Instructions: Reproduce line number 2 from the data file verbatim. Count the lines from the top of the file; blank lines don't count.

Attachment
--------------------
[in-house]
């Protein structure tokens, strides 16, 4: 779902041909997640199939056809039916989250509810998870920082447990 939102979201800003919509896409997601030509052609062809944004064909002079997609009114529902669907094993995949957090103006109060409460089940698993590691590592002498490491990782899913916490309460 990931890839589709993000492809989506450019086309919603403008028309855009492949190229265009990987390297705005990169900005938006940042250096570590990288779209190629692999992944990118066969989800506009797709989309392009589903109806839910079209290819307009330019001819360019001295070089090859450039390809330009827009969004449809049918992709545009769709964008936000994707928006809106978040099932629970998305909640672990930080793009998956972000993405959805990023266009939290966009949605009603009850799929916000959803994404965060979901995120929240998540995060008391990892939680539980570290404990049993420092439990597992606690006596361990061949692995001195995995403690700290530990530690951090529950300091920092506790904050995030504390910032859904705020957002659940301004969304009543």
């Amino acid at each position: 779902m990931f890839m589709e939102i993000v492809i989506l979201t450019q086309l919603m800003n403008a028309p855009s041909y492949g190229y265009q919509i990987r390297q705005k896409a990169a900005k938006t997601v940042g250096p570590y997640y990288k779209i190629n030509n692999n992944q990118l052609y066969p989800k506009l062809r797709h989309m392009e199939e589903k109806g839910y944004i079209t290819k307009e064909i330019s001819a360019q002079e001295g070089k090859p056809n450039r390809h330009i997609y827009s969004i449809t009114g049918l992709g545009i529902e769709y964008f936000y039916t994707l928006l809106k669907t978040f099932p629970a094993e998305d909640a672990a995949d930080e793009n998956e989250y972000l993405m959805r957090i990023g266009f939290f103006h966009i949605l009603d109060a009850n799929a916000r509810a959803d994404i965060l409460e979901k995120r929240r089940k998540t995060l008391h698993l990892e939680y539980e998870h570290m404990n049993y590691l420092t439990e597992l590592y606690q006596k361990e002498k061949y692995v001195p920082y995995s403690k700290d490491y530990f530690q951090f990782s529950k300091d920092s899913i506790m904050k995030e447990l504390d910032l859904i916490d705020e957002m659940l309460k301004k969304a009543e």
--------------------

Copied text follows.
């Protein structure tokens, strides 16, 4: 779902041909997640199939056809039916989250509810998870920082447990 939102979201800003919509896409997601030509052609062809944004064909002079997609009114529902669907094993995949957090103006109060409460089940698993590691590592002498490491990782899913916490309460 990931890839589709993000492809989506450019086309919603403008028309855009492949190229265009990987390297705005990169900005938006940042250096570590990288779209190629692999992944990118066969989800506009797709989309392009589903109806839910079209290819307009330019001819360019001295070089090859450039390809330009827009969004449809049918992709545009769709964008936000994707928006809106978040099932629970998305909640672990930080793009998956972000993405959805990023266009939290966009949605009603009850799929916000959803994404965060979901995120929240998540995060008391990892939680539980570290404990049993420092439990597992606690006596361990061949692995001195995995403690700290530990530690951090529950300091920092506790904050995030504390910032859904705020957002659940301004969304009543």